Cecilia Arditto Delsoglio

Post Term: percepción

The cheese grater’s five seconds of fame

A cheese grater is being played with a toothbrush. After a while, we completely forget the cheese grater and we can focus only on the sound. The continuous fricative noise is colored by mini sparks of high frequencies, short and loud.

That sound progressively becomes a ghost, a bunch of confused energy not attached to a specific physical body. The sonic outcome is different from the sounds produced by the object when in the kitchen. The grater-thing, as a lost map, with its metallic perimeter,  embrace new sounds floating in the sea of abstraction.

Deep listening is in conflict with what the eyes and/or the ears have to offer: is it really a cheese grater or a camouflaged synthesizer? It is known that synthesizers can efficiently produce a broad variety of sounds, they may also change the way they look,

“not what it sounds, the car, the instrument, the voice, but what sounds as sonic materiality and sense

I like the conflict that the grater brings on stage when not performing “spaguetti” but the most beautiful sounds ever.


La râpe à fromage doit être frottée avec un baguette de Triangle/
The cheese grater should be rubbed with a Triangle mallet
M. Ravel , L’Enfant et les Sortiléges



The true picture of the past whizzes by. Only as a picture, which flashes its final farewell in the moment of its recognizability, is the past to be held fast.
Walter Benjamin “On the concept of history”

I picture time passing like a bad contact switch, which turns, randomly, the light on and off. We are immersed in this intermittent room where the chairs, the stage and the musical instruments appear and disappear in flashes of sense; the complete picture of a continuous hypothetical space is only in our minds; the real space is in fact fragmented.
Time is a bunch of threads all tied up together. Our precarious perception tools wrap the emptiness around with more hope than certainties. Most of the time, time is just about random jumps on a continuous waiting state, that we, composers, attempt to fill with notes.


2/3. The big guitar – talk about my music at the University of Berlin, May 27th 2010

Conference about my music at the University of Berlin, May 27th, 2010. Part 2/3

An often-cited definition of music, coined by Edgard Varèse, is that “music is organized sound.” In my perspective, music not only deals with the organization of sound but also lights, colors, objects, words, movements, and the space around. Music is everywhere, music can be anything. Music is something that can be heard, but mainly can be thought. The world had been always there, but it is this particular angle on its perception which makes it musical. And music is therefore everywhere, inside and outside: the world itself becomes a big guitar.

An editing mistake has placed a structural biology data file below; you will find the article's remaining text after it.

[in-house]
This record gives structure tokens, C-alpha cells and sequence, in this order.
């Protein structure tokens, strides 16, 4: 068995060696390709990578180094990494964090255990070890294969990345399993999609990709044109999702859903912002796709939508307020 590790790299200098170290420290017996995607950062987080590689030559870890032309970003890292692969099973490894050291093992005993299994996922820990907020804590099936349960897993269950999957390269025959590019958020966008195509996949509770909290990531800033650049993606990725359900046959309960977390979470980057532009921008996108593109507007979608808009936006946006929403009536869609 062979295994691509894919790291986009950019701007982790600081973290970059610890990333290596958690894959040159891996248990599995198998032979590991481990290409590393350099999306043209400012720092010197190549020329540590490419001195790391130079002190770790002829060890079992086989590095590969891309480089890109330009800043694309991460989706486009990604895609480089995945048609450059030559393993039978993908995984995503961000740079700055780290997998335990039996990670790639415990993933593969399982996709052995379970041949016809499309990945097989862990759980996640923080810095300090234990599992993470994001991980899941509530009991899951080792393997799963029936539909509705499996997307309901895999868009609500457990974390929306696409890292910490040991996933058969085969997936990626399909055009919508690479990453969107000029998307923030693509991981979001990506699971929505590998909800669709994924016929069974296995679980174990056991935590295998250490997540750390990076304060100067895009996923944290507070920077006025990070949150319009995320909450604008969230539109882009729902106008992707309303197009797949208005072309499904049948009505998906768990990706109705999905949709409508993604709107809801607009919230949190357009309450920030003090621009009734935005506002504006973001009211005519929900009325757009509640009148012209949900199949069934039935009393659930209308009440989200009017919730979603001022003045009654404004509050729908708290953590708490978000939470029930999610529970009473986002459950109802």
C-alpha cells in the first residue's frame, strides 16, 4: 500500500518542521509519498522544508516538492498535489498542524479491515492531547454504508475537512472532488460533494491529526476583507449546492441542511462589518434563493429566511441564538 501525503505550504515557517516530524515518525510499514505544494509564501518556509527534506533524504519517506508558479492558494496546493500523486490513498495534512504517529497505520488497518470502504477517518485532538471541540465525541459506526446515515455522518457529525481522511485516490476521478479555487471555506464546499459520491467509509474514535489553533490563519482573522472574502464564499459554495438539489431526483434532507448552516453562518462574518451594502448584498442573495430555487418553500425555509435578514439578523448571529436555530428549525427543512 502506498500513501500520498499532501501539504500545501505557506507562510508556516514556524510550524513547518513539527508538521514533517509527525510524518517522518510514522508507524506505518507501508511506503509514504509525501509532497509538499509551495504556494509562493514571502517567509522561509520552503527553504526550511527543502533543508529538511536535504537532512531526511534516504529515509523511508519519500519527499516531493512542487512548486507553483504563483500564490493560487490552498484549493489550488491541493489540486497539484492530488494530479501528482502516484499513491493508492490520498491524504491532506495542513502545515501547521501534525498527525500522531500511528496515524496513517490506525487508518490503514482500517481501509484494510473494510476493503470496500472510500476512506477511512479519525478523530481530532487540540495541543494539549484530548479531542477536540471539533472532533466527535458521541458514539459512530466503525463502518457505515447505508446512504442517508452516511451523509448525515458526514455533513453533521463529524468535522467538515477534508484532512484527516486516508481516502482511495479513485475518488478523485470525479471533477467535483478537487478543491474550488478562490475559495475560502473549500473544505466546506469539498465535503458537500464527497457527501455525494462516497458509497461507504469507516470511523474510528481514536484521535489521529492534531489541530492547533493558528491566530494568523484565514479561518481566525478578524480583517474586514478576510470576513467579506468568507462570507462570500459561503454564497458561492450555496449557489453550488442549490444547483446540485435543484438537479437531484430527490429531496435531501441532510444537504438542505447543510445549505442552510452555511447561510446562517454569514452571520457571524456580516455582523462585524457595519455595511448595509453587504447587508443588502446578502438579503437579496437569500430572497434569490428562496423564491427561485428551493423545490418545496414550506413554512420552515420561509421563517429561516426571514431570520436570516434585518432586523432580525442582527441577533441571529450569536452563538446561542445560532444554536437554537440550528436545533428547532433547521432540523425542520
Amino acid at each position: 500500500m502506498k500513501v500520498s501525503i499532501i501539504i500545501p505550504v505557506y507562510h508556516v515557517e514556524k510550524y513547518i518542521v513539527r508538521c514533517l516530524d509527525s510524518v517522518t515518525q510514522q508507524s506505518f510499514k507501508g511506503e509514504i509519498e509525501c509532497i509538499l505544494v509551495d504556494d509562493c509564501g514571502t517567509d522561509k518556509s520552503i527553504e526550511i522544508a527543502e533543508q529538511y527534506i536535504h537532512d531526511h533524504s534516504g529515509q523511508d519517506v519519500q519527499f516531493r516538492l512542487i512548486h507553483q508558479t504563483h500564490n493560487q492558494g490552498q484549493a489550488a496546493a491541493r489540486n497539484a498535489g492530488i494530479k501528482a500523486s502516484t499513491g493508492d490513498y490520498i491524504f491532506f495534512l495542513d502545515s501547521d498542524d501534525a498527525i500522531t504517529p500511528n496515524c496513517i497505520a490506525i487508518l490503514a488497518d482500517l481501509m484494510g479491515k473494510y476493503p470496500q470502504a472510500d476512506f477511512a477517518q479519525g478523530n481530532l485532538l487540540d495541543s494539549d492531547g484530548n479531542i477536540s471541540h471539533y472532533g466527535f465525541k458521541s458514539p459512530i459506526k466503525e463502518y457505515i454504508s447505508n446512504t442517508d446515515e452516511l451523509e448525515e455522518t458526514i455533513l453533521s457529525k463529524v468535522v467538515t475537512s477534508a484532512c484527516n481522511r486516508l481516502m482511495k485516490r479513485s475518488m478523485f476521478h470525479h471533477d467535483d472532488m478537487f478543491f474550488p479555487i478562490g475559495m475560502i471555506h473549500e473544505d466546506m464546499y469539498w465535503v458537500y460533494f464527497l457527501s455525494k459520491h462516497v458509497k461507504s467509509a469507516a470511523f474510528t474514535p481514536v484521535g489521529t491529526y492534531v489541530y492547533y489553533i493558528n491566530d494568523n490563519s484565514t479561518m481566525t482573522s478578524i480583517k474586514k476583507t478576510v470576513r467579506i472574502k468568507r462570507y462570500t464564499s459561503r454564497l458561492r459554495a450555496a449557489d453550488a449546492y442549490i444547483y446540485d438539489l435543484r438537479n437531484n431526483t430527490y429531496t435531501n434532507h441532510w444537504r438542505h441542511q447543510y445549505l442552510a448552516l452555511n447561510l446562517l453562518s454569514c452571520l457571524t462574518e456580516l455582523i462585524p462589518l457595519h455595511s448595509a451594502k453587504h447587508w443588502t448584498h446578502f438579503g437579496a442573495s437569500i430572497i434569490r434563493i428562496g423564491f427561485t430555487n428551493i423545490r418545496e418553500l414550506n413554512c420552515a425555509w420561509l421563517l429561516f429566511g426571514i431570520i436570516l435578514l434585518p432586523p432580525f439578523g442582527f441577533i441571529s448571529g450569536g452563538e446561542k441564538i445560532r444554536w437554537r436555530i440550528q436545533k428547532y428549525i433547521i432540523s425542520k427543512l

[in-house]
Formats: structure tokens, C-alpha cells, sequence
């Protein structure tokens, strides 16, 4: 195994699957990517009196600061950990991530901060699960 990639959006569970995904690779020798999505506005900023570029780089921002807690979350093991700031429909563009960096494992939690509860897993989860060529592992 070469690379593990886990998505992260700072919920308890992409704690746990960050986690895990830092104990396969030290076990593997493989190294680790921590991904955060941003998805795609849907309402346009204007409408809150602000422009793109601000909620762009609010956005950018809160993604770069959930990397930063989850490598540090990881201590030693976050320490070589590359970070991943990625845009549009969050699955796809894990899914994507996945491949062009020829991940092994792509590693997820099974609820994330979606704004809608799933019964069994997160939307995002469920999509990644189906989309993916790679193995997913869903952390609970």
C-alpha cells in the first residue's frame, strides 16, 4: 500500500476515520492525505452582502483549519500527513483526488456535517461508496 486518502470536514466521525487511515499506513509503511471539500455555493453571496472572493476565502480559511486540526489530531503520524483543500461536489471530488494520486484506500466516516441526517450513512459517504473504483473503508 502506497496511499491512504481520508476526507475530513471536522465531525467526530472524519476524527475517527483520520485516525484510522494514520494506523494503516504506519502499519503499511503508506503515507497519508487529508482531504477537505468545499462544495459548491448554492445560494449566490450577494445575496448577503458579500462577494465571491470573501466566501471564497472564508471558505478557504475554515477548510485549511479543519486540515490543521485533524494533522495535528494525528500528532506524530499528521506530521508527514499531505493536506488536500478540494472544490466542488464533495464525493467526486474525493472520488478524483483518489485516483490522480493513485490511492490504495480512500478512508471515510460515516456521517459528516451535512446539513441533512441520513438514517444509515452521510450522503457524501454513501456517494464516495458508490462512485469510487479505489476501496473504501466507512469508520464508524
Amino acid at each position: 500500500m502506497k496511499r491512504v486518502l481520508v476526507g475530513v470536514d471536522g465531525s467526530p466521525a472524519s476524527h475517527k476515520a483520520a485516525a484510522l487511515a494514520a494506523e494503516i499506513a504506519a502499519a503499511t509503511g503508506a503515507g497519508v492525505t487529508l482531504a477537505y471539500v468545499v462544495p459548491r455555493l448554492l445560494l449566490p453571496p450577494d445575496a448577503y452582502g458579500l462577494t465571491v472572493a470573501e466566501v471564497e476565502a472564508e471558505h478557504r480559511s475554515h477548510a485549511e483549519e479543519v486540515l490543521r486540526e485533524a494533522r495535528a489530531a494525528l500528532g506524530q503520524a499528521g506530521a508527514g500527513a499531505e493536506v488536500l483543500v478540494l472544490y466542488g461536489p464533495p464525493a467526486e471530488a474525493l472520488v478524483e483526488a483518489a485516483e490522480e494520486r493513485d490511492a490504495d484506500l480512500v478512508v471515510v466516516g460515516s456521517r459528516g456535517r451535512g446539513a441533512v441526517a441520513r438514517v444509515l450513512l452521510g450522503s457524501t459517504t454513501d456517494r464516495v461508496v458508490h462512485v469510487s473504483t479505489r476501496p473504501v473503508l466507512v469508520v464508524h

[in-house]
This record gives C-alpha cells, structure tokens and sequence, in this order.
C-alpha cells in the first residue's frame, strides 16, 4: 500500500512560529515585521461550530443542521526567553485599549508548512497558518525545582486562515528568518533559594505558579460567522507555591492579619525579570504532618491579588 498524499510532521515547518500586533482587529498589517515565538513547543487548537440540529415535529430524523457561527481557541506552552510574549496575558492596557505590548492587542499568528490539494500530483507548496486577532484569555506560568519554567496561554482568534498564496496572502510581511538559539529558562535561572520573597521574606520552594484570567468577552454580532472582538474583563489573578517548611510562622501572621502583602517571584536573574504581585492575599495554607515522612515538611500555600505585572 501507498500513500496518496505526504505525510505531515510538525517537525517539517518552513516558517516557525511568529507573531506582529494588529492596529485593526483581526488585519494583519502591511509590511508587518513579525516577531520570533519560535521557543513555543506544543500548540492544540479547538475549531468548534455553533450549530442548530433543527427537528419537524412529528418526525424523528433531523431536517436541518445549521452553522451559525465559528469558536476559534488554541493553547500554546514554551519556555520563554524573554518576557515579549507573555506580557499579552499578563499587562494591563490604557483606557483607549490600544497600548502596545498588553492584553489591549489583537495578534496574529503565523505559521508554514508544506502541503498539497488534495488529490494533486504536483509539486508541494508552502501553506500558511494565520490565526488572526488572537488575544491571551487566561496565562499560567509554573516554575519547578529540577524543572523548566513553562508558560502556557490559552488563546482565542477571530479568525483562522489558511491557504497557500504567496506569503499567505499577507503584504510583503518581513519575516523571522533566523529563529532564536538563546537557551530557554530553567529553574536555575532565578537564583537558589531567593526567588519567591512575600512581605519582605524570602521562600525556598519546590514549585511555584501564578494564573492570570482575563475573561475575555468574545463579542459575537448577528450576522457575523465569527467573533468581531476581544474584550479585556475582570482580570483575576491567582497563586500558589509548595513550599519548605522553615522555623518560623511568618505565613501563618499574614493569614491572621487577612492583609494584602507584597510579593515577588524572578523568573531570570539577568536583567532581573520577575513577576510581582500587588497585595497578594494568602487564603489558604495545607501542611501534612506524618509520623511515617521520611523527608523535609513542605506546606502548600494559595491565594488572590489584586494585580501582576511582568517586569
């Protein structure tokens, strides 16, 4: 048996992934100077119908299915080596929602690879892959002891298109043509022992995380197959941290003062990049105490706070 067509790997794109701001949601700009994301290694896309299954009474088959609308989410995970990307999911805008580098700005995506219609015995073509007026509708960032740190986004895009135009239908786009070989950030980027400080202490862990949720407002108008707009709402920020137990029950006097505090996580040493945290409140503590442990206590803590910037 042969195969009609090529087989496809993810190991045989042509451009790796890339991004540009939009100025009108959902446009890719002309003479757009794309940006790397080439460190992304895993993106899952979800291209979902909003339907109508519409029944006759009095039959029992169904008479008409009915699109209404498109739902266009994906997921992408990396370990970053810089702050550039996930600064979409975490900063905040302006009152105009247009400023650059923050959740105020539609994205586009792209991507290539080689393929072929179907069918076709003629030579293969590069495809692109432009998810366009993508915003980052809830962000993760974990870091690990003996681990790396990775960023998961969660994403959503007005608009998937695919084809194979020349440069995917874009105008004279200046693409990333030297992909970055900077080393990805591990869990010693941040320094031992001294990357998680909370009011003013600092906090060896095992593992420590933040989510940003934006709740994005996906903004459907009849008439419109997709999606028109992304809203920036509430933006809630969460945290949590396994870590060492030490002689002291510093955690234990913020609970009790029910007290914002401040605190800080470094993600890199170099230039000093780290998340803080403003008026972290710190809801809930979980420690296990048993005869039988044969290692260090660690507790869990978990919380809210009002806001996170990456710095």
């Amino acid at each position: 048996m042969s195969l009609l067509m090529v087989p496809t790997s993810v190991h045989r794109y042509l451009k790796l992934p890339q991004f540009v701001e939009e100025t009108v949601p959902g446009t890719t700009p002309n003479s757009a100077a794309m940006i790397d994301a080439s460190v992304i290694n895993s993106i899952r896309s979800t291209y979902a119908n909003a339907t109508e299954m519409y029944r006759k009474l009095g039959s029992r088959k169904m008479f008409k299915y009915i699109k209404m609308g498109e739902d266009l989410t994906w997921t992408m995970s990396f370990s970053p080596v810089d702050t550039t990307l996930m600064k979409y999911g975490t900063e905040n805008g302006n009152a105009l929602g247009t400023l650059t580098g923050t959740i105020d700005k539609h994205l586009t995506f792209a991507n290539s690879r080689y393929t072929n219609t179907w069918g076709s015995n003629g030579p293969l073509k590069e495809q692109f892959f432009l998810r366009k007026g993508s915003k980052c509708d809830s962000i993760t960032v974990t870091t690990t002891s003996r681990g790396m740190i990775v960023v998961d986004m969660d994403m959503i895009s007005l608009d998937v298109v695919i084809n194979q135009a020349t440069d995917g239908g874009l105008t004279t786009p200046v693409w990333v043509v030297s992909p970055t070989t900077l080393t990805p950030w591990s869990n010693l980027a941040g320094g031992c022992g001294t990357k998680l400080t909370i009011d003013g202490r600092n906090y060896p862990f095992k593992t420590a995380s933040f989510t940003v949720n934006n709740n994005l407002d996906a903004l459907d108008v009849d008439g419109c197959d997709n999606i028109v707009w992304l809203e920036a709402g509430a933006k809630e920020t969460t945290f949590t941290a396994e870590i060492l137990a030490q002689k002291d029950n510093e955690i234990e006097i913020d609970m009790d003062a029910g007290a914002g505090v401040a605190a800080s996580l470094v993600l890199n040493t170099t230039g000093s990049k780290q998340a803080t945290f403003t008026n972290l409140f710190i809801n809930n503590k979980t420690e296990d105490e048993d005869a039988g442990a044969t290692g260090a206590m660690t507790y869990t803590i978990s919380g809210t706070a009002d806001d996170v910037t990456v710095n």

The percussionists were the first in extending the instrumental setup a step beyond because it is idiomatic for them to play row materials and objects. And then, came the others.

I was progressively extending the habitat of chamber music to other experiences that are not necessarily based on sound but can be perceived as music. We know that music is something that can be heard but also can be seen and thought. Music is a way of understanding the world. And sometimes it sounds.


The music in this extended land is equally made of lights, gestures, movement. Image, texts, graphisms. Theater, jokes, anecdotes, and the vast space around. Because I am academic, my glasses have staves.

Links to some examples of this expanded language in my music

Around music

El libro de los gestos

To be continued…

Con los ojos abiertos


El flautista canadiense Daniel Buscher hizo una version de mi obra “Música invisible” tocando de memoria, con los ojos vendados. Relacioné esta imagen tan poderosa con algunos conceptos del libro “La trampa de Goethe, una aproximación a la iluminación en el teatro contemporáneo”, de Gonzalo Córdova, regalo de mi amigo Pablo Fontdevila.

La obra en si misma es la desocultación de un ente y el espectador cierra su círculo. Si el actor lleva una venda en los ojos, ese sinsentido finalmente obligará a contemplar lo que los actores ocultan.

Es un libro entre filosófico y poético, inspirado en “Estudios sobre el color” de Goethe, que en realidad son estudios sobre la luz.

Ahora el espacio es infinito y la luz forma parte de ese espacio en su doble condición, tanto como cosa que desoculta la verdad para que el espectador la redescubra y también como tiempo en la medida de la contemporaneidad de la revelación.

La luz recorta una realidad posible entre tantas. Su límite con la oscuridad evidencia dos partes complementarias de un mismo fenómeno: lo oculto se sostiene con lo que se muestra. La pregunta de la oscuridad se formula a partir del territorio iluminado. La luz cuando ilumina crea lo que es. Y el ojo,  sostenido por las leyes de la física y la maquinaria de interpretación, mira.

Tomo la luz como metáfora de una música de cámara ampliada: lo que entra en el campo de representación no es solo visual, sino palabra, idea, concepto, sonido. Las categorías se mezclan: los oídos ven, los ojos escuchan. También en esta música-habitación se puede ver en la oscuridad.
El tiempo que transcurre ante el yo sentado, ante el yo contemplativo, es continuo. El tiempo es una película compleja expresada en colores, en texturas, en formas y volúmenes cambiantes. El ahora se mezcla a su vez con otros tiempos: los recuerdos, los sueños, los olvidos, los deseos. El análisis separa las categorías y dice qué es qué. La música conjuga todos estos parámetros simultáneamente en armonía.

Hoy hablábamos con Abel Paul de su obra “Vacíos” donde todo transcurre en bambalinas, con resonancias en un escenario vacío de intérpretes pero lleno de objetos accionados desde un no escenario.